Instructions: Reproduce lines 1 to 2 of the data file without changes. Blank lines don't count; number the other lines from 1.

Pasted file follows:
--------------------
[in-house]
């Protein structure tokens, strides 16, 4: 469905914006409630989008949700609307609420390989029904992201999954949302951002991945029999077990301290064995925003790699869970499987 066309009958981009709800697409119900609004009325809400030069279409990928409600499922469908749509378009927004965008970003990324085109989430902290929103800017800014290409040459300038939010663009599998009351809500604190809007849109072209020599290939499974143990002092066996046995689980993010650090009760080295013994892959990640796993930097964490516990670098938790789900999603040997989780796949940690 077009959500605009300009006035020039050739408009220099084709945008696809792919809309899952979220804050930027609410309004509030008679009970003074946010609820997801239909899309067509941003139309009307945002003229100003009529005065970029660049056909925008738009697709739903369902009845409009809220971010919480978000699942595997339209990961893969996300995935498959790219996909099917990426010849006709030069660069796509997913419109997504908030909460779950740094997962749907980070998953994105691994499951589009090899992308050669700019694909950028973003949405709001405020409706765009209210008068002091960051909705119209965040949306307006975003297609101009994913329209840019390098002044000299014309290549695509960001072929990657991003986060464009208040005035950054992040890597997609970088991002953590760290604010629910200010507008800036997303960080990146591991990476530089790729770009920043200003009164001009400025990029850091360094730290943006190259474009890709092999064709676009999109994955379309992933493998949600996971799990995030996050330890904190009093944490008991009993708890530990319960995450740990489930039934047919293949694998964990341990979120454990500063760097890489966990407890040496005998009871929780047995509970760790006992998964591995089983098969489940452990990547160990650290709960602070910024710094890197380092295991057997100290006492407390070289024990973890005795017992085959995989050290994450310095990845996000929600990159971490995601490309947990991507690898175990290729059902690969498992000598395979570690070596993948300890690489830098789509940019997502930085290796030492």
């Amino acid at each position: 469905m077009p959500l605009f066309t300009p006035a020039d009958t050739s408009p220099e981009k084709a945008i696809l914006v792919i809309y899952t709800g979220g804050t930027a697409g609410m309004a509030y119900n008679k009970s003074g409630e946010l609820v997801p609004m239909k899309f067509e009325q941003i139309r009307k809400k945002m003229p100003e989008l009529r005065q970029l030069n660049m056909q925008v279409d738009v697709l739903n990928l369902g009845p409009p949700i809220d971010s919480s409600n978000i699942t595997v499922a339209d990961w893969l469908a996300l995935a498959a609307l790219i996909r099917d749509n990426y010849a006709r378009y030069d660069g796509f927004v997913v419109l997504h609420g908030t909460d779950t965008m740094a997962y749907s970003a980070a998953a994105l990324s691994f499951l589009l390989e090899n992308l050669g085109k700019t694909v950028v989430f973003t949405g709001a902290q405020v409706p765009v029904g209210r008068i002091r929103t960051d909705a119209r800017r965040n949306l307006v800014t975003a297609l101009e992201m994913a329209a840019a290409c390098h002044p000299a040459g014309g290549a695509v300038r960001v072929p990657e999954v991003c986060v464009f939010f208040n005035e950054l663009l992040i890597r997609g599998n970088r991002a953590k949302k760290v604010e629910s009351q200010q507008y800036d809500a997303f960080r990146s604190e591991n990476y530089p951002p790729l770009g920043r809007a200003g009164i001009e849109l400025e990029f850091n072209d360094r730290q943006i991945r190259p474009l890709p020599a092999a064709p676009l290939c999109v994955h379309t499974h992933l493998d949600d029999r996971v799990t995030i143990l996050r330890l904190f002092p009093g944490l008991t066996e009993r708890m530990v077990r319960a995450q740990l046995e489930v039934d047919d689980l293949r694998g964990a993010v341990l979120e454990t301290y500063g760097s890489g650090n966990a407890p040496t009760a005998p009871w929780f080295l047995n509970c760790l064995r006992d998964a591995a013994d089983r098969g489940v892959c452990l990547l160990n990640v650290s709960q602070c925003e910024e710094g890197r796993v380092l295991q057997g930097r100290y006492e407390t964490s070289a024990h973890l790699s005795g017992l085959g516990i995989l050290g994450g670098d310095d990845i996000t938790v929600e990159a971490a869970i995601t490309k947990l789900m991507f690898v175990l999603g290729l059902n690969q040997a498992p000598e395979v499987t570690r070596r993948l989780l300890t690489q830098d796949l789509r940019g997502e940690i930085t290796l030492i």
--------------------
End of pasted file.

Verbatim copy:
[in-house]
């Protein structure tokens, strides 16, 4: 469905914006409630989008949700609307609420390989029904992201999954949302951002991945029999077990301290064995925003790699869970499987 066309009958981009709800697409119900609004009325809400030069279409990928409600499922469908749509378009927004965008970003990324085109989430902290929103800017800014290409040459300038939010663009599998009351809500604190809007849109072209020599290939499974143990002092066996046995689980993010650090009760080295013994892959990640796993930097964490516990670098938790789900999603040997989780796949940690 077009959500605009300009006035020039050739408009220099084709945008696809792919809309899952979220804050930027609410309004509030008679009970003074946010609820997801239909899309067509941003139309009307945002003229100003009529005065970029660049056909925008738009697709739903369902009845409009809220971010919480978000699942595997339209990961893969996300995935498959790219996909099917990426010849006709030069660069796509997913419109997504908030909460779950740094997962749907980070998953994105691994499951589009090899992308050669700019694909950028973003949405709001405020409706765009209210008068002091960051909705119209965040949306307006975003297609101009994913329209840019390098002044000299014309290549695509960001072929990657991003986060464009208040005035950054992040890597997609970088991002953590760290604010629910200010507008800036997303960080990146591991990476530089790729770009920043200003009164001009400025990029850091360094730290943006190259474009890709092999064709676009999109994955379309992933493998949600996971799990995030996050330890904190009093944490008991009993708890530990319960995450740990489930039934047919293949694998964990341990979120454990500063760097890489966990407890040496005998009871929780047995509970760790006992998964591995089983098969489940452990990547160990650290709960602070910024710094890197380092295991057997100290006492407390070289024990973890005795017992085959995989050290994450310095990845996000929600990159971490995601490309947990991507690898175990290729059902690969498992000598395979570690070596993948300890690489830098789509940019997502930085290796030492």